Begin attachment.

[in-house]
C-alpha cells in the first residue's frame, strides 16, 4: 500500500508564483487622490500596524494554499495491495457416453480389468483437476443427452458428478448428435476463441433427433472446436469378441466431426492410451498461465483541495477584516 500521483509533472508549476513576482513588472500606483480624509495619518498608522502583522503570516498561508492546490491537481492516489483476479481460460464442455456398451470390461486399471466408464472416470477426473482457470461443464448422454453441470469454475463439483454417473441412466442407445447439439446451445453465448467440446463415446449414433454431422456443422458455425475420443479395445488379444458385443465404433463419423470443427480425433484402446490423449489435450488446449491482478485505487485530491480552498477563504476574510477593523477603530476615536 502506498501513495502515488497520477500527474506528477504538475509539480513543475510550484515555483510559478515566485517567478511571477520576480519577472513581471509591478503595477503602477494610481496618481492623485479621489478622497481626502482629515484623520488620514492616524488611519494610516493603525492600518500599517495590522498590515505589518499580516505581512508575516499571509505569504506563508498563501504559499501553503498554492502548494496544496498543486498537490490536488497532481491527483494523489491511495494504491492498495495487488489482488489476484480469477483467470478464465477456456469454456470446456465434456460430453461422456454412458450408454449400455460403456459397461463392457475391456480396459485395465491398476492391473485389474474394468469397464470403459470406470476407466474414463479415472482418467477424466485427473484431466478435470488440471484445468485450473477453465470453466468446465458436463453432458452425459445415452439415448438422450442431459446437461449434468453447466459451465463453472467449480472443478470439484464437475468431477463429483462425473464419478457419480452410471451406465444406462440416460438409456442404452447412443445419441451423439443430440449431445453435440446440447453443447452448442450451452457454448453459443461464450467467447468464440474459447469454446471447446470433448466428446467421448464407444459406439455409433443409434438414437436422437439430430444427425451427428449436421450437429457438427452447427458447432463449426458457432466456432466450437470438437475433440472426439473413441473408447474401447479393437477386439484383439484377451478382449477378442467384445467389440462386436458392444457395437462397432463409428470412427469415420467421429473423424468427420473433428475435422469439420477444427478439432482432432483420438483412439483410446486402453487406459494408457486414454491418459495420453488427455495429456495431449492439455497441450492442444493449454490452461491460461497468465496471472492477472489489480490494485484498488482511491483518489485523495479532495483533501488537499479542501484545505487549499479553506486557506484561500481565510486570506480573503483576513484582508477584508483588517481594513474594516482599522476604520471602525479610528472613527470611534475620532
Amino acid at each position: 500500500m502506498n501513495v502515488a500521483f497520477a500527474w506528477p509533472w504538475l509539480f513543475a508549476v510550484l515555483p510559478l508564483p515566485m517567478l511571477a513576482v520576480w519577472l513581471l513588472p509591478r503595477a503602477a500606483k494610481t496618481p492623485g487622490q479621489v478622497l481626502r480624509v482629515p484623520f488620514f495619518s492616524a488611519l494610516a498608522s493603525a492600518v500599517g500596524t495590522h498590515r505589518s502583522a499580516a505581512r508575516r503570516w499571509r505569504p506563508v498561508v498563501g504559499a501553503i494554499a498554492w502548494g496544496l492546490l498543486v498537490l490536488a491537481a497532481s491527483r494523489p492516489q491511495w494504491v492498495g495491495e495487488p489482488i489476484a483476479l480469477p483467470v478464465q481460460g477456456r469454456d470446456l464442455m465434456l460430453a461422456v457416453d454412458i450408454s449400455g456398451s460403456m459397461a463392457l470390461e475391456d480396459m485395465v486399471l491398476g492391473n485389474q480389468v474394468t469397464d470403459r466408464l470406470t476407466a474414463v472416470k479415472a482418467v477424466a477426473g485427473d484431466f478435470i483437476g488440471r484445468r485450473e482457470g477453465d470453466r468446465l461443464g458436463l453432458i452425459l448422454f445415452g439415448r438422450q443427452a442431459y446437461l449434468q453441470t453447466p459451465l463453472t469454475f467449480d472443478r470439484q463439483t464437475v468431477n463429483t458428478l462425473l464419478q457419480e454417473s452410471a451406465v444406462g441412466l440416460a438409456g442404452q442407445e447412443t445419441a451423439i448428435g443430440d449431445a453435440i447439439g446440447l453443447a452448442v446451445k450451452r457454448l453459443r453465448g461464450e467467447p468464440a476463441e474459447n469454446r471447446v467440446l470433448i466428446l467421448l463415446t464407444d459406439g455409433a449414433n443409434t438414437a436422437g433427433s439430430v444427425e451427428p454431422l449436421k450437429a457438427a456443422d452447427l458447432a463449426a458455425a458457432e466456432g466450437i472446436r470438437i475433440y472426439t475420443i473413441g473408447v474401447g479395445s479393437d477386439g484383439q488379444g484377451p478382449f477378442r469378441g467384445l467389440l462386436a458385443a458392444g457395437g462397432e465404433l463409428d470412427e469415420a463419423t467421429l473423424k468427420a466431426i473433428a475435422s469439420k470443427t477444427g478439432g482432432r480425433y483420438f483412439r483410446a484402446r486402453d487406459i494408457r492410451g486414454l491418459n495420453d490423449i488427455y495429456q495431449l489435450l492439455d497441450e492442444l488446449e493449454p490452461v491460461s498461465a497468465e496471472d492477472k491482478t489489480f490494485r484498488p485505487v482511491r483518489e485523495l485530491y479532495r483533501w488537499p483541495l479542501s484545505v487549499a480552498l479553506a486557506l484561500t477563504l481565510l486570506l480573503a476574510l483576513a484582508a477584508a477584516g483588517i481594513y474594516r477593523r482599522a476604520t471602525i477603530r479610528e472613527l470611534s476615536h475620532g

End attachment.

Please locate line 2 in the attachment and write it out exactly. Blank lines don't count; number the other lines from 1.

C-alpha cells in the first residue's frame, strides 16, 4: 500500500508564483487622490500596524494554499495491495457416453480389468483437476443427452458428478448428435476463441433427433472446436469378441466431426492410451498461465483541495477584516 500521483509533472508549476513576482513588472500606483480624509495619518498608522502583522503570516498561508492546490491537481492516489483476479481460460464442455456398451470390461486399471466408464472416470477426473482457470461443464448422454453441470469454475463439483454417473441412466442407445447439439446451445453465448467440446463415446449414433454431422456443422458455425475420443479395445488379444458385443465404433463419423470443427480425433484402446490423449489435450488446449491482478485505487485530491480552498477563504476574510477593523477603530476615536 502506498501513495502515488497520477500527474506528477504538475509539480513543475510550484515555483510559478515566485517567478511571477520576480519577472513581471509591478503595477503602477494610481496618481492623485479621489478622497481626502482629515484623520488620514492616524488611519494610516493603525492600518500599517495590522498590515505589518499580516505581512508575516499571509505569504506563508498563501504559499501553503498554492502548494496544496498543486498537490490536488497532481491527483494523489491511495494504491492498495495487488489482488489476484480469477483467470478464465477456456469454456470446456465434456460430453461422456454412458450408454449400455460403456459397461463392457475391456480396459485395465491398476492391473485389474474394468469397464470403459470406470476407466474414463479415472482418467477424466485427473484431466478435470488440471484445468485450473477453465470453466468446465458436463453432458452425459445415452439415448438422450442431459446437461449434468453447466459451465463453472467449480472443478470439484464437475468431477463429483462425473464419478457419480452410471451406465444406462440416460438409456442404452447412443445419441451423439443430440449431445453435440446440447453443447452448442450451452457454448453459443461464450467467447468464440474459447469454446471447446470433448466428446467421448464407444459406439455409433443409434438414437436422437439430430444427425451427428449436421450437429457438427452447427458447432463449426458457432466456432466450437470438437475433440472426439473413441473408447474401447479393437477386439484383439484377451478382449477378442467384445467389440462386436458392444457395437462397432463409428470412427469415420467421429473423424468427420473433428475435422469439420477444427478439432482432432483420438483412439483410446486402453487406459494408457486414454491418459495420453488427455495429456495431449492439455497441450492442444493449454490452461491460461497468465496471472492477472489489480490494485484498488482511491483518489485523495479532495483533501488537499479542501484545505487549499479553506486557506484561500481565510486570506480573503483576513484582508477584508483588517481594513474594516482599522476604520471602525479610528472613527470611534475620532